Verizon reportedly blocks archivists from Yahoo Groups days before deletion

Source: Ars Technica

Article note: We really do have a growing problem with platform death and losing information. Verizon being shitty about letting others archive is just a particularly egregious case. There is a significant amount of (as a commenter quipped) "When the public domain is stolen, you need thieves to steal it back" going on and some definite reason to think about the importance of owning your platforms... which is a discussion we've been having since Usenet in the 80s.
Screenshot of the Yahoo Groups home page, showing a collection of people jumping in the air and a message that says,

Enlarge / The Yahoo Groups home page (for now). (credit: Yahoo)

An ad-hoc group scrambling to archive as much content as possible from Yahoo Groups ahead of the site's final demise next week is running into trouble as more than a hundred volunteer archivists say Yahoo's parent company, Verizon, has banned their accounts.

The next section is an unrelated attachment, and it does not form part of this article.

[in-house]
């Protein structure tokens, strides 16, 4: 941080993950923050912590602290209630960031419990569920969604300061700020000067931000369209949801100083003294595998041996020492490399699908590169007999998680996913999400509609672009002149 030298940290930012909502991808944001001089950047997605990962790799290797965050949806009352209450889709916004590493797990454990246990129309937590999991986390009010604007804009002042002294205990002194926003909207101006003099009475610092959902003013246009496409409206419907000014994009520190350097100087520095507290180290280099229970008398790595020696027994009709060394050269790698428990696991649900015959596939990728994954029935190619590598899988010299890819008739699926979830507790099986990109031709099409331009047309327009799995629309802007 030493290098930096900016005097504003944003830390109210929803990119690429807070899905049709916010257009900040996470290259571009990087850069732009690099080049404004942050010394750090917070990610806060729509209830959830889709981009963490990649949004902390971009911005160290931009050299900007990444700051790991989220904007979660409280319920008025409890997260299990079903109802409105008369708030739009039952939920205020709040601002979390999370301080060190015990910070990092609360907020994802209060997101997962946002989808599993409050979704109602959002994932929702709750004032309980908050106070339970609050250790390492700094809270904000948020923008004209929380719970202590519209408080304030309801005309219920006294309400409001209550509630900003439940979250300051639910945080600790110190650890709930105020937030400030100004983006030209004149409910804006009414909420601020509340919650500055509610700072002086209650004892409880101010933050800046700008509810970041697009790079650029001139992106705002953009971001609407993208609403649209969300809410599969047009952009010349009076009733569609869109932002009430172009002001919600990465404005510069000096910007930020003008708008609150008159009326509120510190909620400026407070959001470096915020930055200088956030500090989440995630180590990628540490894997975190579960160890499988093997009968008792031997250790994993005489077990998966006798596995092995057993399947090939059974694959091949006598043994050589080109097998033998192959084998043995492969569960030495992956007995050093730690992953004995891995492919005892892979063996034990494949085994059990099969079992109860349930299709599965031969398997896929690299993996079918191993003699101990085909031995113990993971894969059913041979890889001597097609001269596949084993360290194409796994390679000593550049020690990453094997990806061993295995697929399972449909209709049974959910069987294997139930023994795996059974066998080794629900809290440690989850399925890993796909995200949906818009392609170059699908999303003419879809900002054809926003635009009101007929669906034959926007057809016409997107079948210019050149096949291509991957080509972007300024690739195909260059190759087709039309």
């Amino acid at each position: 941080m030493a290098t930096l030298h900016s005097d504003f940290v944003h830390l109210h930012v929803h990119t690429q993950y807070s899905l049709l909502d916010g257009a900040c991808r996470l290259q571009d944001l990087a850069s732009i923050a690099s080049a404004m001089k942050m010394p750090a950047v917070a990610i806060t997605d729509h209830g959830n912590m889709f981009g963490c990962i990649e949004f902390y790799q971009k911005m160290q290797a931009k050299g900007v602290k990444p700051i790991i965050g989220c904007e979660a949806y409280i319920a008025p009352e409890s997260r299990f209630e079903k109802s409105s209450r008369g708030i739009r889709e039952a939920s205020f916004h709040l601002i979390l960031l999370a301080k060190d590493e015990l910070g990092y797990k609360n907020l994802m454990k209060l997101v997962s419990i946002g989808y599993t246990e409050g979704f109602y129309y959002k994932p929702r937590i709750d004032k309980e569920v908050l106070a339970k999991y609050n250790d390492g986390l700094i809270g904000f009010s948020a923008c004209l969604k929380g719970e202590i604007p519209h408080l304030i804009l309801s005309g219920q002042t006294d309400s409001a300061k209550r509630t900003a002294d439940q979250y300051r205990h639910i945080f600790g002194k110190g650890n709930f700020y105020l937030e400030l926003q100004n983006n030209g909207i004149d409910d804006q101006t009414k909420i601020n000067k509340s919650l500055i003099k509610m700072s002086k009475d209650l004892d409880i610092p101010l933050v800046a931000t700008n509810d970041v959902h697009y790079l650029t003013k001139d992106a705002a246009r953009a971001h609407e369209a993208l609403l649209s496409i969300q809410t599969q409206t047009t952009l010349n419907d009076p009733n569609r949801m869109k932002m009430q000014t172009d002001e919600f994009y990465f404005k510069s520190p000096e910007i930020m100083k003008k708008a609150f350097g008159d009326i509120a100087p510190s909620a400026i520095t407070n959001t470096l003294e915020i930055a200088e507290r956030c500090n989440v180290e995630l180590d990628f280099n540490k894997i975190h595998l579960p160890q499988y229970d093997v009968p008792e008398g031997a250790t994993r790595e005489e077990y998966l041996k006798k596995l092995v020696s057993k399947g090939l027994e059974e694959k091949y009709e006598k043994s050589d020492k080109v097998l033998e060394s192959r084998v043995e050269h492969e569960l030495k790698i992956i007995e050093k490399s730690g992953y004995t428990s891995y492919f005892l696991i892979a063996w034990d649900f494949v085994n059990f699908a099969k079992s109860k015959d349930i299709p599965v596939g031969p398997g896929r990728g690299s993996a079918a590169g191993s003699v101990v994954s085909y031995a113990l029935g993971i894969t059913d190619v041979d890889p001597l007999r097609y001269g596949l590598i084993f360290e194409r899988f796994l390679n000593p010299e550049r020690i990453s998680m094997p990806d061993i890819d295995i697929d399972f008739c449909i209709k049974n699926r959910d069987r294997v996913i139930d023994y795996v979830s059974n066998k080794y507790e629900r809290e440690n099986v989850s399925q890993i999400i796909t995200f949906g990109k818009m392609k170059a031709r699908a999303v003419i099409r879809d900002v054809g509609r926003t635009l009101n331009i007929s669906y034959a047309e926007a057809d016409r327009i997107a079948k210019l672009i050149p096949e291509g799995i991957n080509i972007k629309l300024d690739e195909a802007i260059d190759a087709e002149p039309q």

Yahoo Groups has been on the wane for years, but Verizon announced its official date of death two months ago. Users were blocked from uploading or posting new content to the site as of October 28, and all content currently on the site is slated to be deleted on December 14—less than one week from now.

Members of the Archive Team have been working rapidly to preserve content from as many groups as possible in that six-week time frame. The volunteers have been using "semi-automated" scripts to join groups rapidly and are using a third-party tool known as PGOffline to access messages, photos, and files not captured by Verizon/Yahoo's data download or export tool. They estimate that as a result of this weekend's blocks, they have now lost access to 80 percent of the material they were attempting to preserve.

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